India – the world’s third biggest polluter – has said it is a ‘victim of emissions from developed countries and other nations that are ‘historically responsible’ for greenhouse gases should pay reparations.
The country is using the COP26 climate talks to renew its push for compensation, arguing that richer nations – like the UK and United States – should pay for the devastating impacts of climate change suffered by poorer countries who have not played a ‘historical’ part in heating the planet.
India, despite being the world’s third biggest emitter of carbon dioxide behind China and the U.S., insists that they should not have to pay the bill.
Sources from the Indian delegation at the climate summit told The Independent that India was ‘aware of the importance of loss and damage’ aid, but they insisted that the nation was a ‘victim of the emissions of developed countries’.
Instead, the sources say, it should be historical emitters like the US, UK and EU nations who should pay climate reparations to climate vulnerable countries like India.
The sources said: ‘Historical cumulative emissions should be the guiding principle of further negotiations/discussions and not the current emissions levels.’
People commute along a road amid smoggy conditions in New Delhi on November 3
People walk as the city is engulfed in heavy smog near Rajpath, in New Delhi, India, on November 3
But small island countries, such as Antigua and Barbuda, have said that highly polluting emerging economies including India and China should pay into a climate compensation fund to help countries rebuild after climate change-driven disasters.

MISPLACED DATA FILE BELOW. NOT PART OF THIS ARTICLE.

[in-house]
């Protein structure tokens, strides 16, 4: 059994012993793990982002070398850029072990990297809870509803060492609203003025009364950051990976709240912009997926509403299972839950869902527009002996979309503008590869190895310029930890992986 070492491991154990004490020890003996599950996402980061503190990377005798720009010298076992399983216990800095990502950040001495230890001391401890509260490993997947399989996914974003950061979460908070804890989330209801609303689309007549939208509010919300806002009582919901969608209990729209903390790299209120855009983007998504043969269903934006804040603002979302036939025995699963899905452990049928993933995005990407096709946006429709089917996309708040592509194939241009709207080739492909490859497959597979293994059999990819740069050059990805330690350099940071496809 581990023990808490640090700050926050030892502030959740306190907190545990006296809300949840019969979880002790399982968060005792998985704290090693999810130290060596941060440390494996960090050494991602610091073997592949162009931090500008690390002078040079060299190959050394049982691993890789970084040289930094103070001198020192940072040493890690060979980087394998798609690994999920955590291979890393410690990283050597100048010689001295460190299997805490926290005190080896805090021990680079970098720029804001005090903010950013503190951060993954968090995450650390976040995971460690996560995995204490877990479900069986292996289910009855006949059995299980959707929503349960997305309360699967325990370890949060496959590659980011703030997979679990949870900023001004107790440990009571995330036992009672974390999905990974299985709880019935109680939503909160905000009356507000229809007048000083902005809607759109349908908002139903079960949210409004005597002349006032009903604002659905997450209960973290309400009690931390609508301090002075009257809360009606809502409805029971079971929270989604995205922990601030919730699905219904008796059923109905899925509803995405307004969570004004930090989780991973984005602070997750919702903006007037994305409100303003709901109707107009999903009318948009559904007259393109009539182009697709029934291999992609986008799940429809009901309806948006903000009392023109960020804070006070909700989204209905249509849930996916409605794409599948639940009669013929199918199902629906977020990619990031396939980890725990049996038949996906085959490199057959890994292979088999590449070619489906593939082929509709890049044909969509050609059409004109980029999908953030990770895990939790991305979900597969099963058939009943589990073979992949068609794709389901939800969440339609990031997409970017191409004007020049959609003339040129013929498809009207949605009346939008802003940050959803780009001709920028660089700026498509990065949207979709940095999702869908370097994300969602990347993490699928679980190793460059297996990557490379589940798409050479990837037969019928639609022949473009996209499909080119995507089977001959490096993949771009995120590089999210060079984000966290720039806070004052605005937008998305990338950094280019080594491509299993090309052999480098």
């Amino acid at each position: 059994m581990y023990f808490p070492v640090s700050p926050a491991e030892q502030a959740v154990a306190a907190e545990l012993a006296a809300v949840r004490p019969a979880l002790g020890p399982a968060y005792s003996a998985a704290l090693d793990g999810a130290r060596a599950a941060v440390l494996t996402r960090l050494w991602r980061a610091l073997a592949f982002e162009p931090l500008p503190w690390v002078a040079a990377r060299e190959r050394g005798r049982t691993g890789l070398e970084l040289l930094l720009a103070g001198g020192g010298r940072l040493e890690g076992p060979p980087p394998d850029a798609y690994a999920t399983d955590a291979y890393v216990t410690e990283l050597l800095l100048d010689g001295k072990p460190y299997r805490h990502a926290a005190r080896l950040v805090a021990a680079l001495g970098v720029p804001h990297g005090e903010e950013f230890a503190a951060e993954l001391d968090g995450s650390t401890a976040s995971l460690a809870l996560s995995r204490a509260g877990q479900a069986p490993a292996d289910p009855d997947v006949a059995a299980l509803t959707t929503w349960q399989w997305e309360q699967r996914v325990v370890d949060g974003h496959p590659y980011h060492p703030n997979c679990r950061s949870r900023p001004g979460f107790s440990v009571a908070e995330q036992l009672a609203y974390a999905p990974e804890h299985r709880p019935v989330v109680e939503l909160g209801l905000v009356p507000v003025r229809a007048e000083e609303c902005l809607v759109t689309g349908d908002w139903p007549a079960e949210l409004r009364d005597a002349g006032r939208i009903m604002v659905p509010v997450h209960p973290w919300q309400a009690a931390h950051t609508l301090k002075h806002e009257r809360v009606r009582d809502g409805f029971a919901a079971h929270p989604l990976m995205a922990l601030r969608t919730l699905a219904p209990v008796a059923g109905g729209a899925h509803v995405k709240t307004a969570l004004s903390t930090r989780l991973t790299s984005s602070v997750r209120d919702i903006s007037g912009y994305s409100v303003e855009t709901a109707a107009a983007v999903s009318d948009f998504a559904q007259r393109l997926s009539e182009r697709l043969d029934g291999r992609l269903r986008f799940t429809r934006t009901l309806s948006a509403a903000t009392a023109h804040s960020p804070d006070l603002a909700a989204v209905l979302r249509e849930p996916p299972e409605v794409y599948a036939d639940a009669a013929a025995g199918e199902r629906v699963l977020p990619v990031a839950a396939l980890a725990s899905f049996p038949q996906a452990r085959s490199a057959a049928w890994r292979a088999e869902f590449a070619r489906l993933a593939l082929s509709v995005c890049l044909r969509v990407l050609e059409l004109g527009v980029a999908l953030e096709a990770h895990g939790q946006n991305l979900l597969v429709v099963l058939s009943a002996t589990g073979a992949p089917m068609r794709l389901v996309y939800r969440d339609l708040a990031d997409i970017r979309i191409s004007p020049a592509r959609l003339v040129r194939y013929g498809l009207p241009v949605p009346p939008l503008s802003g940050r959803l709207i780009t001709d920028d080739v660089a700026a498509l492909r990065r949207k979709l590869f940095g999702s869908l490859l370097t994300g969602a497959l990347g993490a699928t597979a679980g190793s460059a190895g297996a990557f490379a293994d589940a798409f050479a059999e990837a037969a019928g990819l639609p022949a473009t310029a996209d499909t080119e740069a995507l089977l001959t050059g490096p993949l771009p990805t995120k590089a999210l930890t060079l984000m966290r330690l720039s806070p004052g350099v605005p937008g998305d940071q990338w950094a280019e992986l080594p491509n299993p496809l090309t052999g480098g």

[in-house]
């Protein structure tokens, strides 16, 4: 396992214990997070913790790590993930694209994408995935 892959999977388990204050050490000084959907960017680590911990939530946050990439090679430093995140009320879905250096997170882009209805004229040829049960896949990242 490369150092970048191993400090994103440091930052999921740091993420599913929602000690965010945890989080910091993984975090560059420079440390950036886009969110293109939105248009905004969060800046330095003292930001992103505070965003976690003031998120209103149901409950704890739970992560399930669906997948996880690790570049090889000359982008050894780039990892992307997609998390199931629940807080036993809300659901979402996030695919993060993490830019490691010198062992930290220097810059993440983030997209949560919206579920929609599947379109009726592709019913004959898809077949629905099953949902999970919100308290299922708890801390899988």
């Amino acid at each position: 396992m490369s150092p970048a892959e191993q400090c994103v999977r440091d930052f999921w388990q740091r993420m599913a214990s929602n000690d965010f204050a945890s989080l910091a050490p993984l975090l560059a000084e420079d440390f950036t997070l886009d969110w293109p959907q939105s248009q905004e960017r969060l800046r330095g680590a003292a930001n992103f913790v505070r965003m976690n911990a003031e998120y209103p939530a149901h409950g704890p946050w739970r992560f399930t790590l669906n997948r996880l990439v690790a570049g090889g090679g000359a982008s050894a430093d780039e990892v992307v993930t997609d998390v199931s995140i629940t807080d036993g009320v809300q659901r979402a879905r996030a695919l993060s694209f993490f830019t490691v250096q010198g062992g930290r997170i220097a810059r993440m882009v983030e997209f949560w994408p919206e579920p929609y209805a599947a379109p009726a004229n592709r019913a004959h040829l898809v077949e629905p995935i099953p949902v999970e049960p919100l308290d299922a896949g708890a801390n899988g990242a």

Antigua and Barbuda Prime Minister Gaston Browne, speaking on behalf of the Association of Small Island States (AOSIS) negotiating bloc, said the world’s first- and third-biggest greenhouse gas emitters – though still emerging economies – have a responsibility to pay into a fund.
Delegates at the conference agreed to put the topic of loss and damage onto the formal agenda for the first time in the history of international climate negotiations.
‘We all know that the People’s Republic of China, India – they’re major polluters, and the polluter must pay,’ Browne said. ‘I don’t think that there’s any free pass for any country and I don’t say this with any acrimony.’
But Indian leaders say the nation requires billions of pounds to enable a clean energy position to phase out coal and the nation has made many of its carbon emission goals conditional on receiving this financial help.
Being both a climate vulnerable as well as a high emitting country, experts say India occupies a unique position on the global climate policy negotiating table.
About 80 per cent of India’s population live in regions highly vulnerable to extreme disasters like severe flooding or heat waves, according to a 2021 study by the climate think-tank Council on Energy, Environment and Water based in New Delhi.